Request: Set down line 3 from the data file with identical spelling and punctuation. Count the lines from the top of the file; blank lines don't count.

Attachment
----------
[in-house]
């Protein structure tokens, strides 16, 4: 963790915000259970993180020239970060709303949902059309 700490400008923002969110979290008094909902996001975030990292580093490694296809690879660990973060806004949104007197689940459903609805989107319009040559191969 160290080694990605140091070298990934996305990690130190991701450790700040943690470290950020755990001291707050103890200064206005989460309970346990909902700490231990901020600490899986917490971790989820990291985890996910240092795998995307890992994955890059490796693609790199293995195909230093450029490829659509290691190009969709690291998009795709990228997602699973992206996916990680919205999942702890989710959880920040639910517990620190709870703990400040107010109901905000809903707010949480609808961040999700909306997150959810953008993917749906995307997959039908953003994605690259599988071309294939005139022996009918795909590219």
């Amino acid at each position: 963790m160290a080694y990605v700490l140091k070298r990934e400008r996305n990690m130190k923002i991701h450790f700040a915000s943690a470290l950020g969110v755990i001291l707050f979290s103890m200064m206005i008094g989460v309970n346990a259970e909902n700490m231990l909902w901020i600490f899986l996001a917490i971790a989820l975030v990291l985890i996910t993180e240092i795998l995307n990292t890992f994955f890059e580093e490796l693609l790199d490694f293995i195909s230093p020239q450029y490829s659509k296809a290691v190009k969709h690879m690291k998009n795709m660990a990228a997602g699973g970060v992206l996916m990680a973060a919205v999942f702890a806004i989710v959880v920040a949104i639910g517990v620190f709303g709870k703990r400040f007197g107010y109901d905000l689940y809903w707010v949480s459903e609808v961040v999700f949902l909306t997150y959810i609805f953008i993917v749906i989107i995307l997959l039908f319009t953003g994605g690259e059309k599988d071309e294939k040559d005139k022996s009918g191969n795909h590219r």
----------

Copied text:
């Amino acid at each position: 963790m160290a080694y990605v700490l140091k070298r990934e400008r996305n990690m130190k923002i991701h450790f700040a915000s943690a470290l950020g969110v755990i001291l707050f979290s103890m200064m206005i008094g989460v309970n346990a259970e909902n700490m231990l909902w901020i600490f899986l996001a917490i971790a989820l975030v990291l985890i996910t993180e240092i795998l995307n990292t890992f994955f890059e580093e490796l693609l790199d490694f293995i195909s230093p020239q450029y490829s659509k296809a290691v190009k969709h690879m690291k998009n795709m660990a990228a997602g699973g970060v992206l996916m990680a973060a919205v999942f702890a806004i989710v959880v920040a949104i639910g517990v620190f709303g709870k703990r400040f007197g107010y109901d905000l689940y809903w707010v949480s459903e609808v961040v999700f949902l909306t997150y959810i609805f953008i993917v749906i989107i995307l997959l039908f319009t953003g994605g690259e059309k599988d071309e294939k040559d005139k022996s009918g191969n795909h590219r």